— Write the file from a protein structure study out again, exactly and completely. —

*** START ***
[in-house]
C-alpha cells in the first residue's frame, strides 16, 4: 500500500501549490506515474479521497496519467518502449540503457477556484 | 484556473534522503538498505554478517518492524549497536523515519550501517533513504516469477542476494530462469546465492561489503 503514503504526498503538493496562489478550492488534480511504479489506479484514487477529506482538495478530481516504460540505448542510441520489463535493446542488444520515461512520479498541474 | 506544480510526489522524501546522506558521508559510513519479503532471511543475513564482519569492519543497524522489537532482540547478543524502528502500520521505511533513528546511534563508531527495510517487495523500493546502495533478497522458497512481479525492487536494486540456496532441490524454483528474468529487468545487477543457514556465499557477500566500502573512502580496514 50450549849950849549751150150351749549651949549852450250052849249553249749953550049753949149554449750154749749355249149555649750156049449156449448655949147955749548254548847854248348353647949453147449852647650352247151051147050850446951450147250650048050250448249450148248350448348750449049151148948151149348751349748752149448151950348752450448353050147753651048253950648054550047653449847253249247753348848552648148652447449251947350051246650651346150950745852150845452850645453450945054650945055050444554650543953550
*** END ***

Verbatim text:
[in-house]
C-alpha cells in the first residue's frame, strides 16, 4: 500500500501549490506515474479521497496519467518502449540503457477556484 | 484556473534522503538498505554478517518492524549497536523515519550501517533513504516469477542476494530462469546465492561489503 503514503504526498503538493496562489478550492488534480511504479489506479484514487477529506482538495478530481516504460540505448542510441520489463535493446542488444520515461512520479498541474 | 506544480510526489522524501546522506558521508559510513519479503532471511543475513564482519569492519543497524522489537532482540547478543524502528502500520521505511533513528546511534563508531527495510517487495523500493546502495533478497522458497512481479525492487536494486540456496532441490524454483528474468529487468545487477543457514556465499557477500566500502573512502580496514 50450549849950849549751150150351749549651949549852450250052849249553249749953550049753949149554449750154749749355249149555649750156049449156449448655949147955749548254548847854248348353647949453147449852647650352247151051147050850446951450147250650048050250448249450148248350448348750449049151148948151149348751349748752149448151950348752450448353050147753651048253950648054550047653449847253249247753348848552648148652447449251947350051246650651346150950745852150845452850645453450945054650945055050444554650543953550